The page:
Police Hunt for Clues in Mysterious Deaths of Saudi Sisters Found Duct-Taped Together in Hudson River

*UPDATE: 5:10 p.m. EDT, Jan. 22 —* New York City's Office of Chief Medical Examiner (OCME) released a statement Tuesday determining sisters Rotana and Tala Farea committed suicide by drowning in the Hudson River back on Oct. 24, 2018.

In a statement, Chief Medical Examiner Dr. Barbara Sampson said: "Today, my office determined that the death of the Farea sisters was the result of suicide, in which the young women bound themselves together before descending into the Hudson River."

Original story: Their young, Western-clothed bodies were duct-taped together and washed up onto the jagged rocks of the Hudson River in New York City last Wednesday afternoon. The nameless females lingered there, shadowed by the towering residential slivers set on the long esplanade of Manhattan's Riverside Park.

A passerby made the grisly sighting and dialed 911.

Responding New York Police Department cops confirmed "two unidentified females unconscious and unresponsive with no obvious signs of trauma." They were locked together by duct tape secured around their waists and sandaled feet.

Since then, police released sketches of each female—both youths they initially estimated to be in their teens, and each shared similar physical characteristics.

The following day investigators had names and confirmed the pair were sisters who had been reported missing.

Tala Farea, 16, and Rotana Farea, 22, hailed from Fairfax, Virginia, by way of Saudi Arabia in 2015.

Speaking to Newsweek, a neighbor living by one of the family's Virginia residences remembered the daughters as routinely donning a headdress and said that they kept to themselves.

"They never spoke," the neighbor, who asked to remain anonymous and spoke in Spanish, confirmed. "They just came and went."

How they drifted onto New York City's shore remains shrouded in mystery. Law enforcement agencies in New York and New Jersey are trying to determine their point of entry.

The initial suspicion that they may have jumped from the George Washington Bridge has been tamped down because the bodies lacked the signature trauma from such a landing.

The Associated Press, citing the NYPD, suggested the sisters were in the process of cutting ties to the Saudi Kingdom and made a bid for asylum. The report claimed that the family was the then ordered by a Saudi Arabian Embassy official to leave the U.S.

Newsweek's attempts to get information about the asylum requests by the sisters to the Saudi Embassy were not immediately returned.

However, an embassy official countered the asylum narrative.

"Any/All communication with the mother had nothing to do with a supposed asylum claim," the official told Arab News, which was then retweeted out by a Saudi spokeswoman.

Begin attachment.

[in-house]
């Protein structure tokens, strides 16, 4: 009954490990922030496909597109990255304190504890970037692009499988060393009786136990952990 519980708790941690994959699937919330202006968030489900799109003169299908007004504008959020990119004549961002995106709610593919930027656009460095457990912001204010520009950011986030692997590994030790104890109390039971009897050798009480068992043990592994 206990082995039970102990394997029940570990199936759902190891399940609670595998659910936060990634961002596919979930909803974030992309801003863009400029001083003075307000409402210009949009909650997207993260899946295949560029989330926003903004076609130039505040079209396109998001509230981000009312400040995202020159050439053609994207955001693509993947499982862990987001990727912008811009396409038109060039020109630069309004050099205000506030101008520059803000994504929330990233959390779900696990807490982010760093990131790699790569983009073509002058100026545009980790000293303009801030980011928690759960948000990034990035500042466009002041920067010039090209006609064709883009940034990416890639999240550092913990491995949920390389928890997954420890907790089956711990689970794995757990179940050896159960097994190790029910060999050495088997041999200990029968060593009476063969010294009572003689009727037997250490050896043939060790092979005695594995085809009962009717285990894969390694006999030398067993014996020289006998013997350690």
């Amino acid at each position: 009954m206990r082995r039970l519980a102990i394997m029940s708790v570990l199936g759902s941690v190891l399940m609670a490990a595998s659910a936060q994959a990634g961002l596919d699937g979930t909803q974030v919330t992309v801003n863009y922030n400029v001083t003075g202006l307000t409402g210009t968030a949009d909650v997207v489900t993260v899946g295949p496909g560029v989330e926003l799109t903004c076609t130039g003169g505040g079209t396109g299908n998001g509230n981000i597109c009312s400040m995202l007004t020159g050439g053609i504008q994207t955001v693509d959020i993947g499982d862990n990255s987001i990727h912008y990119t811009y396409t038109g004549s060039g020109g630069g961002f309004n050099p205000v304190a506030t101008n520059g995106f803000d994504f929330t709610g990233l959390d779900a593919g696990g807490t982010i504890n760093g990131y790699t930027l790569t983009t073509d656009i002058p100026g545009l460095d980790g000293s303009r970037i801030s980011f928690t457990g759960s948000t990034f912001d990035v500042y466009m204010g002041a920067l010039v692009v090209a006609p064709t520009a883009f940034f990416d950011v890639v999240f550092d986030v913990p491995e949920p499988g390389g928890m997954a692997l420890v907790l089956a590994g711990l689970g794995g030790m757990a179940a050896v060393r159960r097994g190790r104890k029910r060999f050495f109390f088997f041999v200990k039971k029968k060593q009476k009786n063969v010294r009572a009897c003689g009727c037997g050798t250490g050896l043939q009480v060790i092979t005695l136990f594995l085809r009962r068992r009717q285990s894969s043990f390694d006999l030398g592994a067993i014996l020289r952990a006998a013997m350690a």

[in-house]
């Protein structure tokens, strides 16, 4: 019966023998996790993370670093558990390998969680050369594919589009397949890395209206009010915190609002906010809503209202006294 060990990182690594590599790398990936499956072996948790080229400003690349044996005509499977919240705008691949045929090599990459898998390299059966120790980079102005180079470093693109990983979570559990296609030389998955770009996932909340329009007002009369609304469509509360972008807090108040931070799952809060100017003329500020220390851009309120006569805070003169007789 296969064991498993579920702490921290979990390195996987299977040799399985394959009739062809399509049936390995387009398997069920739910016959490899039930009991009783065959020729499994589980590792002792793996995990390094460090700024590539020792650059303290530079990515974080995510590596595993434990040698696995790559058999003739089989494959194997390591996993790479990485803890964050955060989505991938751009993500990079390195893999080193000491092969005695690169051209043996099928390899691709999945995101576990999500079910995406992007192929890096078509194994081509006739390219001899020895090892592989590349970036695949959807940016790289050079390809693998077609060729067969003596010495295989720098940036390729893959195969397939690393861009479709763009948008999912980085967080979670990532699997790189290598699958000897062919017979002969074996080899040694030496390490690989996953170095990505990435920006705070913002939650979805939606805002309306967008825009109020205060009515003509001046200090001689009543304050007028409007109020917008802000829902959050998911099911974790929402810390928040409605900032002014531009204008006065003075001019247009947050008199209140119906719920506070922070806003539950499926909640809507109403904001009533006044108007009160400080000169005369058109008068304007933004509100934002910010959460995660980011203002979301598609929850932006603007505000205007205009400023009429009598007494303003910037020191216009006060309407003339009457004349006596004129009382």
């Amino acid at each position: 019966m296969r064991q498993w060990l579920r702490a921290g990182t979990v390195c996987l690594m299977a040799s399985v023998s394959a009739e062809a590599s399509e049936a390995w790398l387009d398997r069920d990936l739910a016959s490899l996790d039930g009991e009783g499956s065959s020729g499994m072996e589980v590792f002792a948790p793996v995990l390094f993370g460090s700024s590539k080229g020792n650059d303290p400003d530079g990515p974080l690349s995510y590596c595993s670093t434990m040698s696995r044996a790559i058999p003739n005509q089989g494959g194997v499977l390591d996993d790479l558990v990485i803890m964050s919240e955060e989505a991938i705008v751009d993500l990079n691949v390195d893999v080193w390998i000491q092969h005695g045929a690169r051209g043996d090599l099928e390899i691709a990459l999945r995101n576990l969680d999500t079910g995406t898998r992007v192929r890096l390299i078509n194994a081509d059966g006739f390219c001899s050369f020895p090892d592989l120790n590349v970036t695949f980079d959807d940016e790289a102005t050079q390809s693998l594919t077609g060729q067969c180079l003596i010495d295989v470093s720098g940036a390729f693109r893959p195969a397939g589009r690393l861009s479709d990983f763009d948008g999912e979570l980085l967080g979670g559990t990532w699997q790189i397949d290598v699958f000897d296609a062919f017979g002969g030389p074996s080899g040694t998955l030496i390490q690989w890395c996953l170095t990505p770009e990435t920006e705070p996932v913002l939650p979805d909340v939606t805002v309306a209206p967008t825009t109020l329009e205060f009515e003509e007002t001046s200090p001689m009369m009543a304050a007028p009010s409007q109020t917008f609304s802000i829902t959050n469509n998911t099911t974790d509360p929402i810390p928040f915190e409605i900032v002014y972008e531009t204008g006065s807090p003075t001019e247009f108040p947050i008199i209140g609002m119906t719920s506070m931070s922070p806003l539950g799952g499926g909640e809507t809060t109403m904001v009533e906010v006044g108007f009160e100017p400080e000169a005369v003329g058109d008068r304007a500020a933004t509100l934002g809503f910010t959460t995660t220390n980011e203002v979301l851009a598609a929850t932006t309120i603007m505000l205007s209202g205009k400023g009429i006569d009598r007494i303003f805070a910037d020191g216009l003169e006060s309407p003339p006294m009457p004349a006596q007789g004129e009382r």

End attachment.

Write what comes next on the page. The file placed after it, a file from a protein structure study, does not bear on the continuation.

The Royal Consulate General of Saudi Arabia in New York issued a statement confirming the sisters came to America to study along with their brother.

"The citizens were students accompanying their brother in Washington," the statement reads.

It also added that they "appointed an attorney to follow the case closely." The kingdom, it read, was "following closely and constantly for details on the case including the forensic reports showing the causes of death which have not yet been finalized and is still under investigation."

Meanwhile, the Fairfax County Police Department, posted a statement on their official blog on Wednesday, detailing how both sisters were reported missing on September 12, and added that they "were last heard from on Aug. 24," where their names were released into the country's National Crime Information Center database.

But the sisters may have gone missing at least once before back in December 2017, according to the AP.

NYPD, who dispatched detectives to Virginia, have been retracing the sisters' path ever since they were identified.

"We are looking at all clues in their past life," NYPD Chief of Detectives Dermot Shea said.

He also maintained that it remains to be seen if the Farea sisters died as a result of foul play.

"We do not know that a crime took place," Shea, who released images and a plea for leads in the case of the deceased sisters, said. "We have a terrible tragedy for sure."

Shea assured that detectives in Virginia are making headway.

"Those interviews are unraveling a piece of the puzzle about what is happening behind-the-scenes and what was going on in the girls' lives," he said.

Since they disappeared the siblings kept a low profile.

The older sister found what appears to be a safe house in Fairfax, Virginia, inside an upscale residential building.

For a spell, Rotana lived inside a fifth floor apartment located at a luxury complex before moving out in July, The New York Times reported.
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So far, their deaths have been classified as suspicious, but nobody from the city's top cop to the medical examiner have declared their untimely deaths as a homicide.

A police source confirmed to Newsweek that the sisters were believed to have been alive when they entered the Hudson River (one of them suffered a gash to the head, possibly from hitting the rocks).

So far, it remained unknown if their deaths were a result of trauma pending toxicology reports.

A spokeswoman for the city's Office of the Chief Medical Examiner acknowledged that there has been no determination of the cause of death.

The deaths are being classified as a "suspicious death" but it hasn't been ruled out if they could have died as a result of a potential suicide pact.